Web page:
I'd wondered if the data on the discs was accurate too. If the disc was copied correctly, the data should match up. I've got several Sonmay discs and have used Cuetools to double-check the CRCs. The data is correct, just the discs are offset different from every legitimate printing because they used a different press. So if the disc was printed properly, the data on it would be the same as if you had bought an official one. Anyway, I figure if the CRC checks matched up in EAC as well as in Cuetools, then the data was ok.

At any rate, the official copies are better because a) they're known to be accurate copies of the disc, b) the manufacturing process was probably done at higher quality, and c) the money spent on the disc when it was brand new went to the publisher and composer rather than a pirate.
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Old May 7, 2011, 06:11 AM
LiquidAcid LiquidAcid is offline
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Quote:
Originally Posted by CaptainCommando View Post
Anyway, I figure if the CRC checks matched up in EAC as well as in Cuetools, then the data was ok.
What always holds is:
CRC mismatch => data mismatch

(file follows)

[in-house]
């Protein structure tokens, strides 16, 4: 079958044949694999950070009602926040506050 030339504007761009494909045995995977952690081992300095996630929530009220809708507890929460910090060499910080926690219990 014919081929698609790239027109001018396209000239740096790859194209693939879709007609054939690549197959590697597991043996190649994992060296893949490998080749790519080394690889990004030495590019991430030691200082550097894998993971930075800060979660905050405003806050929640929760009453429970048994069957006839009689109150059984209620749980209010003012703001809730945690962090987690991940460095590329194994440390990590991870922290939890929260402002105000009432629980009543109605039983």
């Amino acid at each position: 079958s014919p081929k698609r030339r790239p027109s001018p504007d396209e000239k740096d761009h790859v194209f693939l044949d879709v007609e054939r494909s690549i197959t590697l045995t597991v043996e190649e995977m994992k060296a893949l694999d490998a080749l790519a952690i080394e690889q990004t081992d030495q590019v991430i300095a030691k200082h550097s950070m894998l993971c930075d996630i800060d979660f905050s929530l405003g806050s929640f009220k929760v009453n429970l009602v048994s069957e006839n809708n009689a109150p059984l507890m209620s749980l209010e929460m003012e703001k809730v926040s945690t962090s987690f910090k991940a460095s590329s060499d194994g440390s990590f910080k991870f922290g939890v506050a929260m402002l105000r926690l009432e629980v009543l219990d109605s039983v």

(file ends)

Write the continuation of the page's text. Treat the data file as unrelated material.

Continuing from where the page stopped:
The other direction is not true in general, but for a well choosen CRC polynomial (see Wikipedia for details) and under the assumption that burst errors prevail it holds with a high probability.
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Old May 8, 2011, 11:37 AM
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Quote:
Originally Posted by CaptainCommando View Post
the money spent on the disc when it was brand new went to the publisher and composer rather than a pirate.
Always a good feature!

From what LiquidAcid said, I will never hear an increase in the quality of the music in any way similar to the differences in mp3 encoding, because the actual data encoded on the CD is the same no matter how well or how poorly it was recorded. What I can still hope for is less skipping or audio dropout. What happens to me the most is a CD that is not visibly damaged will, on some players, skip at the same points during certain songs. On one of my players, instead of skipping I get moments where the sound completely stops for a gap. This must be happen when an error in the data is not corrected in time to play the sound?